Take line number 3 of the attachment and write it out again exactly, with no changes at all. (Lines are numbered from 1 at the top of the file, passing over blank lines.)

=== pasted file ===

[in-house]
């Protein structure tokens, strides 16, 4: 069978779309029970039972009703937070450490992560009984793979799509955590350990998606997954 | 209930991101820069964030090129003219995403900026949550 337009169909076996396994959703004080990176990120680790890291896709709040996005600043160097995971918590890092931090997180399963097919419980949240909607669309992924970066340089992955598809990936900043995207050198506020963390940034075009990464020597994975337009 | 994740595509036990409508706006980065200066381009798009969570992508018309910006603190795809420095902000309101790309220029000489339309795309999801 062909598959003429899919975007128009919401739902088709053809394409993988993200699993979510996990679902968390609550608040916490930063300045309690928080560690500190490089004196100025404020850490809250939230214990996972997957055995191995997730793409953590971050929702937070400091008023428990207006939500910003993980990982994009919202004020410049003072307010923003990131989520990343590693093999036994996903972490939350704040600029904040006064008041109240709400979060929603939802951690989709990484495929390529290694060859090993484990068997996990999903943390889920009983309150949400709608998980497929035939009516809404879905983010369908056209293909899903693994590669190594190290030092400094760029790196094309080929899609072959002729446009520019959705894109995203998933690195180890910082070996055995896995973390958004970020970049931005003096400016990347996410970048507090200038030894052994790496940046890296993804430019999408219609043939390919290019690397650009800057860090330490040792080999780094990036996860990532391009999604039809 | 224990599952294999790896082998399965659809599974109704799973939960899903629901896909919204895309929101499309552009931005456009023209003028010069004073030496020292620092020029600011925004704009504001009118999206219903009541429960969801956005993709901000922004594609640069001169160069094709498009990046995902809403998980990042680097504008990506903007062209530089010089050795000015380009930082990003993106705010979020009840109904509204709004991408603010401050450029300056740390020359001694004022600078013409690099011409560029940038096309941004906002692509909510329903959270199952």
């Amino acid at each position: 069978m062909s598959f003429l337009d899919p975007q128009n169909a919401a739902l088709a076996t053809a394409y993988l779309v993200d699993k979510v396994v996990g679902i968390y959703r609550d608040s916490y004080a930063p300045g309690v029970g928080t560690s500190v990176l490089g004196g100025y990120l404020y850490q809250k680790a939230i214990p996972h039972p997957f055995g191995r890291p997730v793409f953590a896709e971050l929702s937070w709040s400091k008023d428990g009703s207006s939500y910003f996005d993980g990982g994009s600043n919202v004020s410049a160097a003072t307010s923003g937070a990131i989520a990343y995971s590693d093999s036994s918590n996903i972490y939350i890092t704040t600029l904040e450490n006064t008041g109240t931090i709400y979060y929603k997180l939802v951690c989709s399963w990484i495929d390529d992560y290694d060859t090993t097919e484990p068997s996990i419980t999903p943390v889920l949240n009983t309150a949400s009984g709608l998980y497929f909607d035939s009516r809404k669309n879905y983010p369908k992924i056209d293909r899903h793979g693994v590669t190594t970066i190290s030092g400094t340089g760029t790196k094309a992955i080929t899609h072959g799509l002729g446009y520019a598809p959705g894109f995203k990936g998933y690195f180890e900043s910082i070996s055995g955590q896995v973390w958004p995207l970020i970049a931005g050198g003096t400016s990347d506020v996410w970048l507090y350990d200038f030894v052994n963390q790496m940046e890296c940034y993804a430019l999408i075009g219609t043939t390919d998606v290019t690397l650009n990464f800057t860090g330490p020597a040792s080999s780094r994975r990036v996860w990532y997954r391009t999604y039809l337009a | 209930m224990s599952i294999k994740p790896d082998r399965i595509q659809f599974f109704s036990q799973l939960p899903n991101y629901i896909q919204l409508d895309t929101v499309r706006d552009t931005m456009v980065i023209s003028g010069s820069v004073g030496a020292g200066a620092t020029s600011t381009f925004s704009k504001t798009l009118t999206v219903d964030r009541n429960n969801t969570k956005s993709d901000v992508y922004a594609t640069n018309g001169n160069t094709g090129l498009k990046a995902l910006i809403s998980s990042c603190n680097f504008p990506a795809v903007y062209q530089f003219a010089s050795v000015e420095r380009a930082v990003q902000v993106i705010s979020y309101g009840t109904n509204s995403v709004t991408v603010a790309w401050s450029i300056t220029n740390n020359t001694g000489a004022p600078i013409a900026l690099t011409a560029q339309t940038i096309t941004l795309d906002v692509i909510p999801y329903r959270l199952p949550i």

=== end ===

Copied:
């Amino acid at each position: 069978m062909s598959f003429l337009d899919p975007q128009n169909a919401a739902l088709a076996t053809a394409y993988l779309v993200d699993k979510v396994v996990g679902i968390y959703r609550d608040s916490y004080a930063p300045g309690v029970g928080t560690s500190v990176l490089g004196g100025y990120l404020y850490q809250k680790a939230i214990p996972h039972p997957f055995g191995r890291p997730v793409f953590a896709e971050l929702s937070w709040s400091k008023d428990g009703s207006s939500y910003f996005d993980g990982g994009s600043n919202v004020s410049a160097a003072t307010s923003g937070a990131i989520a990343y995971s590693d093999s036994s918590n996903i972490y939350i890092t704040t600029l904040e450490n006064t008041g109240t931090i709400y979060y929603k997180l939802v951690c989709s399963w990484i495929d390529d992560y290694d060859t090993t097919e484990p068997s996990i419980t999903p943390v889920l949240n009983t309150a949400s009984g709608l998980y497929f909607d035939s009516r809404k669309n879905y983010p369908k992924i056209d293909r899903h793979g693994v590669t190594t970066i190290s030092g400094t340089g760029t790196k094309a992955i080929t899609h072959g799509l002729g446009y520019a598809p959705g894109f995203k990936g998933y690195f180890e900043s910082i070996s055995g955590q896995v973390w958004p995207l970020i970049a931005g050198g003096t400016s990347d506020v996410w970048l507090y350990d200038f030894v052994n963390q790496m940046e890296c940034y993804a430019l999408i075009g219609t043939t390919d998606v290019t690397l650009n990464f800057t860090g330490p020597a040792s080999s780094r994975r990036v996860w990532y997954r391009t999604y039809l337009a | 209930m224990s599952i294999k994740p790896d082998r399965i595509q659809f599974f109704s036990q799973l939960p899903n991101y629901i896909q919204l409508d895309t929101v499309r706006d552009t931005m456009v980065i023209s003028g010069s820069v004073g030496a020292g200066a620092t020029s600011t381009f925004s704009k504001t798009l009118t999206v219903d964030r009541n429960n969801t969570k956005s993709d901000v992508y922004a594609t640069n018309g001169n160069t094709g090129l498009k990046a995902l910006i809403s998980s990042c603190n680097f504008p990506a795809v903007y062209q530089f003219a010089s050795v000015e420095r380009a930082v990003q902000v993106i705010s979020y309101g009840t109904n509204s995403v709004t991408v603010a790309w401050s450029i300056t220029n740390n020359t001694g000489a004022p600078i013409a900026l690099t011409a560029q339309t940038i096309t941004l795309d906002v692509i909510p999801y329903r959270l199952p949550i």